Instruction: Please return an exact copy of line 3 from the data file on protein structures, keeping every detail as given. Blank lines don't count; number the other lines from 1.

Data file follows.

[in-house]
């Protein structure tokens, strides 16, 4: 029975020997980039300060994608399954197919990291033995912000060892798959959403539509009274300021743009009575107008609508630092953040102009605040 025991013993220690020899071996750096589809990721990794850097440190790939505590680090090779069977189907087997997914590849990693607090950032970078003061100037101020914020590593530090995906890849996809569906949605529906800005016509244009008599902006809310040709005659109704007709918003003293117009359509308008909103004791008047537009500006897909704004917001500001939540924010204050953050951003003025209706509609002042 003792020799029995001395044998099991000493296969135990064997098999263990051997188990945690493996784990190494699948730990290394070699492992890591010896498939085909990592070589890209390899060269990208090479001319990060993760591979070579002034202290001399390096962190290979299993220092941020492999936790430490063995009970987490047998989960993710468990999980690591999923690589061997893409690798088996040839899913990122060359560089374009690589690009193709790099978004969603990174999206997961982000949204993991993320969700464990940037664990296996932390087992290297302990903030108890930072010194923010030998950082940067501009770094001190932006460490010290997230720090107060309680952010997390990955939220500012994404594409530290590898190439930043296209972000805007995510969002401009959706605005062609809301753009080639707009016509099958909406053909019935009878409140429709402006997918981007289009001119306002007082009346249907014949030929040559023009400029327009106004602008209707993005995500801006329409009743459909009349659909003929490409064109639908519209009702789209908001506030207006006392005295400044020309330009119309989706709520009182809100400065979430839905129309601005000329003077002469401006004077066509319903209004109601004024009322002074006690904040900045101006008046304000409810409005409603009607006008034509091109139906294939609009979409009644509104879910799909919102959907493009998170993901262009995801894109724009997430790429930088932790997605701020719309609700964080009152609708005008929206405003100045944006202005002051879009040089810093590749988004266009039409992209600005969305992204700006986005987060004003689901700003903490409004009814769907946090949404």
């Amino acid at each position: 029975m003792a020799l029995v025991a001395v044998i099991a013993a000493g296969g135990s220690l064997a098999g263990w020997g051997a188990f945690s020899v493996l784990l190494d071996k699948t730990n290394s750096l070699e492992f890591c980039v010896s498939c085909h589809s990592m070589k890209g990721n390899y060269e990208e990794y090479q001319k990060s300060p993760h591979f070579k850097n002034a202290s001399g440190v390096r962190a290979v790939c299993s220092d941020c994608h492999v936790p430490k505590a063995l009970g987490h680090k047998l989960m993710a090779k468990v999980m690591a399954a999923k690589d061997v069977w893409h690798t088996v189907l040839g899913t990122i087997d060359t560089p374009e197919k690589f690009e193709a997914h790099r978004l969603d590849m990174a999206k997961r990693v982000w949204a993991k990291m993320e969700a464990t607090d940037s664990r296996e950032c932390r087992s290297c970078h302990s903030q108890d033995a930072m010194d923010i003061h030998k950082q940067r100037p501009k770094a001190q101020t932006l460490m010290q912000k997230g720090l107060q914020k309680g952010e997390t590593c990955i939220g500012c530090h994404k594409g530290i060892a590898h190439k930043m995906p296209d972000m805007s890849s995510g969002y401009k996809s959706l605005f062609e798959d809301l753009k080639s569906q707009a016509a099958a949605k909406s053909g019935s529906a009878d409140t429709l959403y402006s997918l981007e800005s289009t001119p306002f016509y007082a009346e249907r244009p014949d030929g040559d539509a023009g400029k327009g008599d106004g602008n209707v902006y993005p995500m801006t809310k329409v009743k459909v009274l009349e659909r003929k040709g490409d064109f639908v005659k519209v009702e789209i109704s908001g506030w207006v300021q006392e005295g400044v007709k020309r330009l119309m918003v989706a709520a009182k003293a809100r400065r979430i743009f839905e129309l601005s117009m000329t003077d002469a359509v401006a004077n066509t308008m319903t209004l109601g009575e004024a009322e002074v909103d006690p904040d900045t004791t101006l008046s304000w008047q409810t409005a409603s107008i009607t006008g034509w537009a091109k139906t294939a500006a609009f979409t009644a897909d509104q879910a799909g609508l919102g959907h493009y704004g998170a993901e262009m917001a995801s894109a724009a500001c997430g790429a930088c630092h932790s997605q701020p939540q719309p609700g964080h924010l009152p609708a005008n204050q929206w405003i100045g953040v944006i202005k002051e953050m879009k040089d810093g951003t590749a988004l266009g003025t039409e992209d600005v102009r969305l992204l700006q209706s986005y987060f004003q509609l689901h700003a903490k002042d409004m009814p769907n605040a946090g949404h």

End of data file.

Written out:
């Amino acid at each position: 029975m003792a020799l029995v025991a001395v044998i099991a013993a000493g296969g135990s220690l064997a098999g263990w020997g051997a188990f945690s020899v493996l784990l190494d071996k699948t730990n290394s750096l070699e492992f890591c980039v010896s498939c085909h589809s990592m070589k890209g990721n390899y060269e990208e990794y090479q001319k990060s300060p993760h591979f070579k850097n002034a202290s001399g440190v390096r962190a290979v790939c299993s220092d941020c994608h492999v936790p430490k505590a063995l009970g987490h680090k047998l989960m993710a090779k468990v999980m690591a399954a999923k690589d061997v069977w893409h690798t088996v189907l040839g899913t990122i087997d060359t560089p374009e197919k690589f690009e193709a997914h790099r978004l969603d590849m990174a999206k997961r990693v982000w949204a993991k990291m993320e969700a464990t607090d940037s664990r296996e950032c932390r087992s290297c970078h302990s903030q108890d033995a930072m010194d923010i003061h030998k950082q940067r100037p501009k770094a001190q101020t932006l460490m010290q912000k997230g720090l107060q914020k309680g952010e997390t590593c990955i939220g500012c530090h994404k594409g530290i060892a590898h190439k930043m995906p296209d972000m805007s890849s995510g969002y401009k996809s959706l605005f062609e798959d809301l753009k080639s569906q707009a016509a099958a949605k909406s053909g019935s529906a009878d409140t429709l959403y402006s997918l981007e800005s289009t001119p306002f016509y007082a009346e249907r244009p014949d030929g040559d539509a023009g400029k327009g008599d106004g602008n209707v902006y993005p995500m801006t809310k329409v009743k459909v009274l009349e659909r003929k040709g490409d064109f639908v005659k519209v009702e789209i109704s908001g506030w207006v300021q006392e005295g400044v007709k020309r330009l119309m918003v989706a709520a009182k003293a809100r400065r979430i743009f839905e129309l601005s117009m000329t003077d002469a359509v401006a004077n066509t308008m319903t209004l109601g009575e004024a009322e002074v909103d006690p904040d900045t004791t101006l008046s304000w008047q409810t409005a409603s107008i009607t006008g034509w537009a091109k139906t294939a500006a609009f979409t009644a897909d509104q879910a799909g609508l919102g959907h493009y704004g998170a993901e262009m917001a995801s894109a724009a500001c997430g790429a930088c630092h932790s997605q701020p939540q719309p609700g964080h924010l009152p609708a005008n204050q929206w405003i100045g953040v944006i202005k002051e953050m879009k040089d810093g951003t590749a988004l266009g003025t039409e992209d600005v102009r969305l992204l700006q209706s986005y987060f004003q509609l689901h700003a903490k002042d409004m009814p769907n605040a946090g949404h």